The Chicago Cubs could be aggressive shoppers in the free agent market this offseason, so it’s worth taking a look at some of the players who could be of potential interest to the team. These players present possible fits for the Cubs, at a range of potential costs and talent levels.
Performance in 2015
We have broken down into the second tier of the 2016 free agent starting pitchers market. While Price and Greinke are arguably in a tier above Cueto and Zimmerman themselves, the drop off after the latter two is much more significant.
Indeed, Mike Leake is a fine pitcher, but not much more than that. In 2015, he kept a middling 3.70 ERA, but his FIP (4.20) and xFIP (3.93) were a good deal worse. At least some of that difference is because his strikeout rate is moderately low at just 15.3% and his BABIP (.260) was a good deal below his career mark.
His ground ball rate in 2015 (51.8%) is actually quite impressive, and has been throughout his career. In fact, that is probably the biggest draw to Leake, but will get to that in a second. His 2015 line drive (21.6%) is the highest it’s been in several years, which isn’t great to see, but he did post his best Soft% (16.5%) since 2011, when it was much, much better at 22.2%. 2015 Mike Leake was a lot like rest-of-his-career Mike Leake. So let’s take a closer look at exactly what that has been.
Performance before 2015
Drafted eighth overall in 2009, Leake first broke camp with the Cincinnati Reds in 2010, having played only in the Arizona Fall League. Interestingly, Leake is the first player since Xavier Nady to go directly to MLB (where his first start was 6 2/3 IP 4H 1ER against the Chicago Cubs) from the draft. In his rookie year he amassed 0.8 WAR in 138.1 innings, across 22 starts and two appearances out of the pen. From then on, he bounced between 1.4 WAR (2012) and 2.3 WAR (2014), never really breaking out beyond a middle-of-the-rotation type, at best.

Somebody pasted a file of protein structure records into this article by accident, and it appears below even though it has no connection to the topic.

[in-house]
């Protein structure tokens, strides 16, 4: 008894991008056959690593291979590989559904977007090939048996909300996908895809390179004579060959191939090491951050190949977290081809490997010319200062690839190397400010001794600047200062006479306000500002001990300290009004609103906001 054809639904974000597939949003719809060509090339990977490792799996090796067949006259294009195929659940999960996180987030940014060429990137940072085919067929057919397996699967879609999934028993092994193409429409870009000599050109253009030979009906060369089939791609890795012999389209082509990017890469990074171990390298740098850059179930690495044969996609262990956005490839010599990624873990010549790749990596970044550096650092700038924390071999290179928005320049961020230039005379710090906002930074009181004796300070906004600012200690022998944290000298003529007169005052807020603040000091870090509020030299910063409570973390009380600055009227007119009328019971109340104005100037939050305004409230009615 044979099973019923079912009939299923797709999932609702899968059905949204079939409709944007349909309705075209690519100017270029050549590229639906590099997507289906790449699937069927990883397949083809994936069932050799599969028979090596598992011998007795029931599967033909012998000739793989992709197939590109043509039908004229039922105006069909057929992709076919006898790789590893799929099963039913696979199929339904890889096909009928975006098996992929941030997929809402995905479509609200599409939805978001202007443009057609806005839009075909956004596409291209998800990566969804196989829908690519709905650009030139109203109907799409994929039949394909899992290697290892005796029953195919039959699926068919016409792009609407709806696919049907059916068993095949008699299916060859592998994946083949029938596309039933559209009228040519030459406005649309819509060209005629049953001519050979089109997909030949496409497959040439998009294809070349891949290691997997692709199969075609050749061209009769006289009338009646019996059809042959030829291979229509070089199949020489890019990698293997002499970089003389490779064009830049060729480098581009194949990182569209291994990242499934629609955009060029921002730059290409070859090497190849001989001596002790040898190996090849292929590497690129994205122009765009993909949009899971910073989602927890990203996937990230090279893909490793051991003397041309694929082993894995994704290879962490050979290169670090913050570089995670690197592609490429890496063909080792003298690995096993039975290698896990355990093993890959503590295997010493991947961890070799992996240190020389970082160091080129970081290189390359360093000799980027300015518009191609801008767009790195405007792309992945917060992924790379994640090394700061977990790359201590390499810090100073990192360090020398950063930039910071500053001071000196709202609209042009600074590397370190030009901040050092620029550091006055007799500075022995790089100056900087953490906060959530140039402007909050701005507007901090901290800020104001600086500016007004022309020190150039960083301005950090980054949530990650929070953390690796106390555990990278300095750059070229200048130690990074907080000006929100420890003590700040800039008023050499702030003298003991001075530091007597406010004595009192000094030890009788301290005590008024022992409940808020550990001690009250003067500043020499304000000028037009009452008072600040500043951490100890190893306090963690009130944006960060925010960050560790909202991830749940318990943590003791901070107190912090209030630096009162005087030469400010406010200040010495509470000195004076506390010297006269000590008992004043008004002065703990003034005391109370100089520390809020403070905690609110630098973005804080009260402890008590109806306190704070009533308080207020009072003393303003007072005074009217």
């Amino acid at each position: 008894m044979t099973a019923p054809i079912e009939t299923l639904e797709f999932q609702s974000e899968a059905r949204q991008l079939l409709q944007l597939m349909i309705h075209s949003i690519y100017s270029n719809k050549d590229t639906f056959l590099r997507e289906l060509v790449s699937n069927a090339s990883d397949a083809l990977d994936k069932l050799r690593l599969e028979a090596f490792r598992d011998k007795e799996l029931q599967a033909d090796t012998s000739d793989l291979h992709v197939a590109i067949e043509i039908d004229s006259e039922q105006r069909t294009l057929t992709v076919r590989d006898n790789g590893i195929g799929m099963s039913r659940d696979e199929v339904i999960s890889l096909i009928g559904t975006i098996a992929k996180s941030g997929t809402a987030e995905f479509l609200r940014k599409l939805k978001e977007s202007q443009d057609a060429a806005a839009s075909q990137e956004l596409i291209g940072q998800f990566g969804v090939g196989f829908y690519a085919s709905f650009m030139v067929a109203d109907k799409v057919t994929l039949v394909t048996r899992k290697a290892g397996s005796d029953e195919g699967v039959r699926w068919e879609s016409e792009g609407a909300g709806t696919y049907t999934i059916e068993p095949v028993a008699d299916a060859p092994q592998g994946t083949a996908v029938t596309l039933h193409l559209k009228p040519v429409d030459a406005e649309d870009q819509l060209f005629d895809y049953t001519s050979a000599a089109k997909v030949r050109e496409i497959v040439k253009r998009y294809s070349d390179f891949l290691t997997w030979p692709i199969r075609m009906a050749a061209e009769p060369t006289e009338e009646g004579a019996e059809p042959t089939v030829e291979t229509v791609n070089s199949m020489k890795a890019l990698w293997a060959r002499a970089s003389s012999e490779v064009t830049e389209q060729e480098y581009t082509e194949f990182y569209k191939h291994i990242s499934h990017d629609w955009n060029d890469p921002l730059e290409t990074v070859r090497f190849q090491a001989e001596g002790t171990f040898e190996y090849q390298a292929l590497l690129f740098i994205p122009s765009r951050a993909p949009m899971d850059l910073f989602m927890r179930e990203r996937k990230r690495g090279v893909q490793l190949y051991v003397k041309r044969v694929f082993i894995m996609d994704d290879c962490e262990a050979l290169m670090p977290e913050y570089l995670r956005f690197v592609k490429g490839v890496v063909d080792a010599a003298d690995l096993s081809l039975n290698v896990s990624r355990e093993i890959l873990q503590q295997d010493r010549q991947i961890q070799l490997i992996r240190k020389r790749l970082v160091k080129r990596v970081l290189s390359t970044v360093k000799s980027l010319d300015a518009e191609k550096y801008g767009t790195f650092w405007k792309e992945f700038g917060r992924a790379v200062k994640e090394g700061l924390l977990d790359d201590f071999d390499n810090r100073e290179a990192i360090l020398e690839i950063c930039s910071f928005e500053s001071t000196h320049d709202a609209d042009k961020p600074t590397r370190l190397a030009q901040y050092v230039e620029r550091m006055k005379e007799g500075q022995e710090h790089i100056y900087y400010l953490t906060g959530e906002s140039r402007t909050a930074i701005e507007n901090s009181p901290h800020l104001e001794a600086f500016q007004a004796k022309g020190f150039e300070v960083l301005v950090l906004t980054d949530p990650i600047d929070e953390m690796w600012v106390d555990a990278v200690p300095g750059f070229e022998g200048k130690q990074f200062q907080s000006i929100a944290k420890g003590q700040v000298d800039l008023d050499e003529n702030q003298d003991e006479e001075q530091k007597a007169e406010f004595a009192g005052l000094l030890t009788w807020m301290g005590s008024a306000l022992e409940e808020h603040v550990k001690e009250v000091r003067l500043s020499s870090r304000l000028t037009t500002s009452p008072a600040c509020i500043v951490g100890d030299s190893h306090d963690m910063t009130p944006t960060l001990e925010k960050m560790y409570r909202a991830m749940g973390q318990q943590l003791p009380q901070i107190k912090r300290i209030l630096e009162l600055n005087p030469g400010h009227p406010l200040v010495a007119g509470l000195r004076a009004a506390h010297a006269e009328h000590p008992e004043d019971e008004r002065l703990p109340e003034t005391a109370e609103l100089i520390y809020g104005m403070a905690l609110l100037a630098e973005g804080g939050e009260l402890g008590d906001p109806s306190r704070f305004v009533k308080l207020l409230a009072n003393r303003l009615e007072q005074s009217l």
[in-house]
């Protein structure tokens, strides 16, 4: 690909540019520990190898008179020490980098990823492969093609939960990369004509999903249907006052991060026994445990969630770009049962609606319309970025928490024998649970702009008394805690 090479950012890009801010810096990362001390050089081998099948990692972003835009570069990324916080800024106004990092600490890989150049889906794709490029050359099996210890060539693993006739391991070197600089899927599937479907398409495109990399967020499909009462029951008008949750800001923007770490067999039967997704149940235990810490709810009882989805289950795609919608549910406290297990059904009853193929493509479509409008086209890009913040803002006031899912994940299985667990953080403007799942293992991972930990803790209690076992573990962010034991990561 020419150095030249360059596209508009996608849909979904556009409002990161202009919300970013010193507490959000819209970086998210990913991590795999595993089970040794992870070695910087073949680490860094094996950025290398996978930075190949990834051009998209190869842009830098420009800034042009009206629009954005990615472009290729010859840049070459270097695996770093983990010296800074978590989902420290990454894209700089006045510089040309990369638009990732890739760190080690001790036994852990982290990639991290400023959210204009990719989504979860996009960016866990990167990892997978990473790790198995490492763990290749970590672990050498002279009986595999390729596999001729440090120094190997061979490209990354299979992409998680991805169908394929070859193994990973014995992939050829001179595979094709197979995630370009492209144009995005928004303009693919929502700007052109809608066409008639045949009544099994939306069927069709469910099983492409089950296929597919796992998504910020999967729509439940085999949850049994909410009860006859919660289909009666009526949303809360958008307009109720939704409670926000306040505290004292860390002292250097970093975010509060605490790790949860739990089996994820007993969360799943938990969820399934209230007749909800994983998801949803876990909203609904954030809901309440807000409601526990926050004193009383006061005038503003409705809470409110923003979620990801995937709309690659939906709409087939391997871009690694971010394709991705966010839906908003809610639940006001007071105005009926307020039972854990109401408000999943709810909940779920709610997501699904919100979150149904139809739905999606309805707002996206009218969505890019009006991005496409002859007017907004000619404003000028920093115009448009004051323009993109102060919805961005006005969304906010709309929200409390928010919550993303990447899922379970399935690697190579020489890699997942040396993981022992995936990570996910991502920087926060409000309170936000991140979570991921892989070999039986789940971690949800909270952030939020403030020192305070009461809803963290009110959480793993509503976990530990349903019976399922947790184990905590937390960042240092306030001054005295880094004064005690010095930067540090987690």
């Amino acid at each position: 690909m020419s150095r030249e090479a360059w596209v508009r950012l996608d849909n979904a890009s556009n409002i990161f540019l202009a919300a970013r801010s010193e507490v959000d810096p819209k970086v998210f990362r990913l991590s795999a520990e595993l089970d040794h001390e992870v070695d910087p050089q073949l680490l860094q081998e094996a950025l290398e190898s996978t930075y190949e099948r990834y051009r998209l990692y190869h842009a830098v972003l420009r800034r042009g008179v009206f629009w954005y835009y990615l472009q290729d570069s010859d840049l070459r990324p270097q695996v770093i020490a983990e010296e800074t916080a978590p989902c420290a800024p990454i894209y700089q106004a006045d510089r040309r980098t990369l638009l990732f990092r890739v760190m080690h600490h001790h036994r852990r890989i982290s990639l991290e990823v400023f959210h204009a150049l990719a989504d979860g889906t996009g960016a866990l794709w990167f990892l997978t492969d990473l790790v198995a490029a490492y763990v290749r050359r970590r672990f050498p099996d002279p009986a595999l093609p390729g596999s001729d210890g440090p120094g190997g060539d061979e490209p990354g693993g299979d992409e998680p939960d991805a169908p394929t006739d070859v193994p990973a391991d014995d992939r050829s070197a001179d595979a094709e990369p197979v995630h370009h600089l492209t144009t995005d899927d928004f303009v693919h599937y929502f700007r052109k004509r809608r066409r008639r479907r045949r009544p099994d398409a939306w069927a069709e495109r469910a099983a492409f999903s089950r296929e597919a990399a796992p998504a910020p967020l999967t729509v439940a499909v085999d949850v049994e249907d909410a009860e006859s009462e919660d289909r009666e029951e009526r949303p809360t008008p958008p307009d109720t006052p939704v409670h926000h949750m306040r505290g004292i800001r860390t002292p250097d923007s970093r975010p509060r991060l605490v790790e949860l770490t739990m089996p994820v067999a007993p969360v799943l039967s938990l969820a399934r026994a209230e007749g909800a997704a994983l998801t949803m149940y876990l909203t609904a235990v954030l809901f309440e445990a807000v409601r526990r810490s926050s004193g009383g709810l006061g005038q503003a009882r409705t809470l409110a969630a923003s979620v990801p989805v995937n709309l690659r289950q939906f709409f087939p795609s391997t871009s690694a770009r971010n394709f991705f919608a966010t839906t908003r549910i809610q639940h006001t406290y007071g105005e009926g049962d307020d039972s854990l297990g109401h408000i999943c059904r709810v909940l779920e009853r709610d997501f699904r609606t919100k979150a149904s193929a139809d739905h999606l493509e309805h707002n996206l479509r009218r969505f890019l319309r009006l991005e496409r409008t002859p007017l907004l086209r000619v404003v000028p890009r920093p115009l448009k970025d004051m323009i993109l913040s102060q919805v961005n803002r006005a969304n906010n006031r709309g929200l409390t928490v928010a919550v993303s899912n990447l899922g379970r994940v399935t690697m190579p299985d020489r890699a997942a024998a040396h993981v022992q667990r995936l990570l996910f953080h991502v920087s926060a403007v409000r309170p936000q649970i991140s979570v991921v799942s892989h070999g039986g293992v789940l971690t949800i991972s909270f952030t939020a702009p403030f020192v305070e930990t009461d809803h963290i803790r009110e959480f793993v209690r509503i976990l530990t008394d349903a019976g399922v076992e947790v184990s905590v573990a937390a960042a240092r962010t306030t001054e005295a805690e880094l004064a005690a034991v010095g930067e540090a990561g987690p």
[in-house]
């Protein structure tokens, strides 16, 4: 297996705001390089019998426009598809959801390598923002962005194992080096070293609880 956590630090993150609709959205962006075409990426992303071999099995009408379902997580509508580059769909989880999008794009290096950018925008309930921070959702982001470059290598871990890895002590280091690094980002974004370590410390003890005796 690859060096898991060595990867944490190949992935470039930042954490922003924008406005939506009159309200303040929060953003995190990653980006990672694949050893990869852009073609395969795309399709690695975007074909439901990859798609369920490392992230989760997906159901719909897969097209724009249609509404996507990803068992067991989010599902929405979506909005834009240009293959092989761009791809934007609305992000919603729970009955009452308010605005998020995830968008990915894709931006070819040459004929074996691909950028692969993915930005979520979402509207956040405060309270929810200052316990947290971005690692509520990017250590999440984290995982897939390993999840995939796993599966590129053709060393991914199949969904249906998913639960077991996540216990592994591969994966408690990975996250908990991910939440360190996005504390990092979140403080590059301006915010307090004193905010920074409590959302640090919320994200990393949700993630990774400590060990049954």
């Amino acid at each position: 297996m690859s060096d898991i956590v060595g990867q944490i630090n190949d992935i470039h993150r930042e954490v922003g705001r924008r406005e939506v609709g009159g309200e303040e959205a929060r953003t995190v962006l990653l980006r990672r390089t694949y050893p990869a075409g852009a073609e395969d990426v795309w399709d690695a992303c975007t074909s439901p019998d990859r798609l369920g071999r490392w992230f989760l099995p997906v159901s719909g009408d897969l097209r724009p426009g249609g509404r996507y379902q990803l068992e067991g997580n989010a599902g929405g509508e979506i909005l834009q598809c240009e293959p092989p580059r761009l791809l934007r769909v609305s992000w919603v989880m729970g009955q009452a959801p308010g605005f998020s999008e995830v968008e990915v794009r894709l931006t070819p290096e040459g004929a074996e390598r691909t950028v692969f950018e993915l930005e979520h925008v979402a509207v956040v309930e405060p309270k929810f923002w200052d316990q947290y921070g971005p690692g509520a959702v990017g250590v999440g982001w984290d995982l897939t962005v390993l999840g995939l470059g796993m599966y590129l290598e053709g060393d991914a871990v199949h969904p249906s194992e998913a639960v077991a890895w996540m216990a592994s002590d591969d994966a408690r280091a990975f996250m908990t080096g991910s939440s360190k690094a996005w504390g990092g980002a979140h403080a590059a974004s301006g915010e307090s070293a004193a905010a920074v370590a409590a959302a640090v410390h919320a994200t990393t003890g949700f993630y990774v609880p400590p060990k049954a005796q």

Leake can sort of be labeled as a “workhorse” – which I consider an average-ish pitcher who can more or less guarantee a mediocre+ performance over at least 180IP. Throughout his career, he’s averaged roughly 180 IP per season, but that comes with just one year over 200, one year he was sent down to AAA, and one injury-shortened year in 2010. Although, he has generally been pretty healthy (more on that in a bit), and has thrown over 192 IP each of his last three seasons.
Leake has maintained pretty great walk rates throughout his career. While his rookie season was the highest (8.1%), it was never above 6.3% (2015) since. Unfortunately, he hasn’t been unable to couple that control with an equally impressive strikeout rate –maxing out at 18.2% in 2014.
Like I mentioned previously, Leake’s calling card is his ability to induce ground balls at a pretty impressive rate. Throughout his career he has forced batters to put the ball on the ground just about half the time it’s put in play. Given that we consider 40% relatively strong, his ground ball rate is nearly elite (15th best in baseball in 2015, for example).
Projection for 2016 and Beyond.
What Leake fails to offer in upside, he provides in consistency. His 28th birthday is tomorrow, and a team could do much worse than a young, healthy pitcher with a low walk rate and a high ground ball rate. Unfortunately, without increasing his strikeouts at all, he will probably never enter that next level.